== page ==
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Expert-verified Found in: Page 233 ### Linear Algebra With Applications

Book edition 5th
Author(s) Otto Bretscher
Pages 442 pages
ISBN 9780321796974 # If A and B are arbitrary ${\mathbit{n}}{\mathbf{×}}{\mathbit{n}}$ matrices, which of the matrices in Exercise 21 through 26 must be symmetric?${{\mathbit{A}}}^{{\mathbf{\Gamma }}}{\mathbit{B}}{\mathbit{A}}$.

The matrix ${A}^{T}BA$ is not symmetric.

See the step by step solution

## Step 1: Condition to be a symmetric.

A matrix is symmetric if and only if it is equal to its transpose.

All entries above the main diagonal of a symmetric matrix are reflected into equal entries below the diagonal. A matrix is skew-symmetric if and only if it is the opposite of its transpose.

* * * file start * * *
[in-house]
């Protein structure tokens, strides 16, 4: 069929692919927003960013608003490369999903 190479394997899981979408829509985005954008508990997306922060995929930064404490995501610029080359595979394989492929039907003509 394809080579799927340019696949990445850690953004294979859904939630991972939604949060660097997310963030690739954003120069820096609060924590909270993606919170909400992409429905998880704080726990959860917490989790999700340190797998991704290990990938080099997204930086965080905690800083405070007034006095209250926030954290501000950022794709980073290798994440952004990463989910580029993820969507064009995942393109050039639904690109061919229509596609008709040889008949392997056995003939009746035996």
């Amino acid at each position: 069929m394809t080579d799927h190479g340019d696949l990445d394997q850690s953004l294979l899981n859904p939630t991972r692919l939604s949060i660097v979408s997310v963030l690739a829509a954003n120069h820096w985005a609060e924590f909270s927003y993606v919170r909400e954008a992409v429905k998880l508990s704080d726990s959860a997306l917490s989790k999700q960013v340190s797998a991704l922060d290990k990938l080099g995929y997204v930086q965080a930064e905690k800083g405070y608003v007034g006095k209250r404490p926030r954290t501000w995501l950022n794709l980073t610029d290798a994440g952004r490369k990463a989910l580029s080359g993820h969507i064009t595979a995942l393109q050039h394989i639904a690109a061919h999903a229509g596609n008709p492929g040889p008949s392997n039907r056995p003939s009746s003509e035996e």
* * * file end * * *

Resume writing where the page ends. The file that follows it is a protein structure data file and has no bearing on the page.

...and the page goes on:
For example,

$\left(\begin{array}{ccc}1& 1& -1\\ 1& 2& 0\\ -1& 0& 5\end{array}\right)$

Thus, it gives

${\left({A}^{T}BA\right)}^{T}={\left(BA\right)}^{T}{\left({A}^{T}\right)}^{T}\phantom{\rule{0ex}{0ex}}={A}^{T}{B}^{T}A$

Therefore, if A and B are arbitrary $n×n$ matrices then the matrices ${A}^{T}BA$ is not symmetric.

Hence, the matrix is not necessarily symmetric. ### Want to see more solutions like these?